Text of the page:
I've been enjoying reading Daphne du Maurier's Early Stories, which I had to request from another library through interlibrary loan. As much as I would love to own this (I've been collecting DdM's books for a while now and think she's an exceptional short story writer), it's not only long out of print but the used copies are also well out of my budget. I did a little run down of the story collections by her that I'm aware of, and soon I'll be able to add The Doll: Short Stories to my list (I hear a few of the stories in this Early Stories collection are also included in The Doll). I'm trying to patiently wait for my copy to come in the mail, and since I'm immersed in this volume I'm not doing too badly so far (but still can't wait to get it).
I've been trying to slowly work my way through all her short stories, so this collection has been quite interesting. They were written between 1927 and 1930 when the author was under twenty-three and before she had published her first novel. All had appeared in various periodicals at the time. Although most of the stories in this collection aren't quite on par with her later work, most are still surprisingly sophisticated and all are well written. I'm nearly finished with the collection, which has eighteen stories but so far only one has the trademark du Maurier dark atmosphere--suspense verging on horror. But they all have a sense of irony about them, often coming with a twist at the end. And the stories are often about social ills of the period but aren't in any way heavy handed. Very impressive for a writer only in her early twenties!
As there are too many stories to write about in one post, I'm splitting them up and will give a little taste of each, but no worries as I won't give away endings.
Panic is the most atmospheric of the group I've read. It has elements of horror about it with a nice oppressive feel to it. A young couple travels to Paris for a bit of a fling only to find the city's hotels filled. They end up in a drab, dreary place in Montparnasse that has obviously seen better days. What began as an exciting adventure turns into something very sordid. The woman suddenly seems younger and less experienced than first thought by her suitor as the hotel gives off an ominous feel.
I'd read La Saint Vierge before as it has appeared in other collections. Although not my favorite story is it is very polished. A young Breton wife worries over her fisherman husband who is preparing once again to go to sea for his work. She's little more than a peasant girl with little education but much love that's not quite reciprocated by her handsome husband. She begs the Virgin to look out for her husband and asks for a sign her prayer has been heard.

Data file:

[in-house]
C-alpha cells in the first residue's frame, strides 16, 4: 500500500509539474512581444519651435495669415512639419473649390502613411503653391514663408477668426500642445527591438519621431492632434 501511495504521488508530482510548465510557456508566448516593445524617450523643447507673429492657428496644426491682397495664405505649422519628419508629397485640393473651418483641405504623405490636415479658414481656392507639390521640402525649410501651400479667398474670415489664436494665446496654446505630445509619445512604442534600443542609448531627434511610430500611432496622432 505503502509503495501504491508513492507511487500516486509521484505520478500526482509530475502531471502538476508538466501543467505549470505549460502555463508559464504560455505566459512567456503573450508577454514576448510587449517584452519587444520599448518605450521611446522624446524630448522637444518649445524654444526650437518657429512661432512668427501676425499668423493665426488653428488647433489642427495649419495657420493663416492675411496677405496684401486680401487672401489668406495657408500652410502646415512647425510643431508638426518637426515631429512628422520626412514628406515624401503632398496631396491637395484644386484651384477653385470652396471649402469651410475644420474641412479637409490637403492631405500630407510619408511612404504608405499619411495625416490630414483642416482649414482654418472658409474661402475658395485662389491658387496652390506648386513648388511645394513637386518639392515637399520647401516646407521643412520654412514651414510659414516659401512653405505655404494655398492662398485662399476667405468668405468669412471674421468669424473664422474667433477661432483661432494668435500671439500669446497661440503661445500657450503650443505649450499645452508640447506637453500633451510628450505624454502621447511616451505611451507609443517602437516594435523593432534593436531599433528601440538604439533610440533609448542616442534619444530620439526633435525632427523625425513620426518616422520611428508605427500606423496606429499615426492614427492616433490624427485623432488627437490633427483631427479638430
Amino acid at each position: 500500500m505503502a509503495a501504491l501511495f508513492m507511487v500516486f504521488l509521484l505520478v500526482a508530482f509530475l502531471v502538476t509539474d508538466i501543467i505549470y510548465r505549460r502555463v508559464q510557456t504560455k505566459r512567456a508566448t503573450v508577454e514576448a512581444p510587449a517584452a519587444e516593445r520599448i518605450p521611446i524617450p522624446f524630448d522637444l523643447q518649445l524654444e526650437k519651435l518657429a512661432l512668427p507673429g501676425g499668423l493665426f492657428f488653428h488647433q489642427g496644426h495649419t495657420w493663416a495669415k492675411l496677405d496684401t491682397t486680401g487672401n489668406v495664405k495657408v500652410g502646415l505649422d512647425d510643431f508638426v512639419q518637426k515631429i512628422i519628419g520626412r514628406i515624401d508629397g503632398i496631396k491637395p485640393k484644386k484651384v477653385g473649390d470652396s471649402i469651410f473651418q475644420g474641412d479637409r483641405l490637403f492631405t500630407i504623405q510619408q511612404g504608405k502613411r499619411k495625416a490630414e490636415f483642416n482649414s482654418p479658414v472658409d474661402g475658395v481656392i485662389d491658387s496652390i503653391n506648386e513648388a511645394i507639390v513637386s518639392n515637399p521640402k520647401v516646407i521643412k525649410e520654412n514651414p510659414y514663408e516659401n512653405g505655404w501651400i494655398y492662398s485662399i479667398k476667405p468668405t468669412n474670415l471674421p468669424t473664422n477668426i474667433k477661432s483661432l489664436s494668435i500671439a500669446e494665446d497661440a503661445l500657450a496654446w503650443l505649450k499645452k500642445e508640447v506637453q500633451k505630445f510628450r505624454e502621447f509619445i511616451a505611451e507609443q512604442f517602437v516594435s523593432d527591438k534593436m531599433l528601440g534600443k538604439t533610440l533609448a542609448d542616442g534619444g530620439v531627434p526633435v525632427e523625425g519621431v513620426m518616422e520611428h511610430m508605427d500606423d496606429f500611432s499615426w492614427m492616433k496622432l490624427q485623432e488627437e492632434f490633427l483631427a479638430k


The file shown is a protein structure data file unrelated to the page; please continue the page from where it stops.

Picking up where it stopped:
In A Difference in Temperament a married couple, who in reality love each other, talk at cross purposes. Although they try and communicate they end up not listening and miscommunicate their feelings and then misinterpret the responses. How often does that happen?!
And Now to God the Father is one of my favorite stories so far. Reverend James Hollaway is the Vicar of St. Swithins' Church of Upper Chesham St., one of the more wealthy London neighborhoods. He's well liked and well respected by his upper class parishioners. A very fastidious man, he looks younger than his years and well knows it. He's happy to give advice to all who seek it, though he has an unfortunate tendency to be shallow, hypocritical and self-serving.
If you've ever thought of reinventing yourself or perhaps just running away, Adieu Sagesse might be a good blueprint. Richard Furgerson might be a dull man living with a charming family in a small town with small town attitudes, but he'll get the last laugh.
Adieu Sagesse is not du Maurier's only light-hearted (though somewhat satirical) story, Frustration is another humorous example of her abilities. After a seven year engagement a young couple marries despite the advice their families have against it. Their suggestion was to wait another seven years and plan properly. The groom has few prospects but the couple is tired of their very chaste wait. They happily marry only to have everything that can go wrong, well, go wrong.
Piccadilly is a morality tale of sorts. A young woman who's in service falls for the wrong man. If only she had not been so superstitious. She looked for the right signs, but made all the wrong choices. The things we do for love and the consequences that follow...Quite a bitter story.
Tame Cat is another story of a young woman's downfall, though this time it is through no fault of her own. The young woman in this story is simply very young and naive on the inside, while outwardly she is a blooming flower. Her education comes at a cost of a mother's love and trust.
Mazie is a bleak story of a woman on the game, so to speak. She has no money and no future. She goes into dress shops to just look but gets shooed out when the clerks spot her more than once. She dreams of a better life, but you just know she's not going to get it. Even walking barefoot on a sandy beach is out of her reach. This is almost more a portrait than a story.
I've got a handful of stories left to read and will write about those next week. The illustration (for Panic) I've included in my post is one of several in the book, though the artist's name is not given. I might just have to pick up one of Daphne du Maurier's novels to read next before diving into another collection of stories.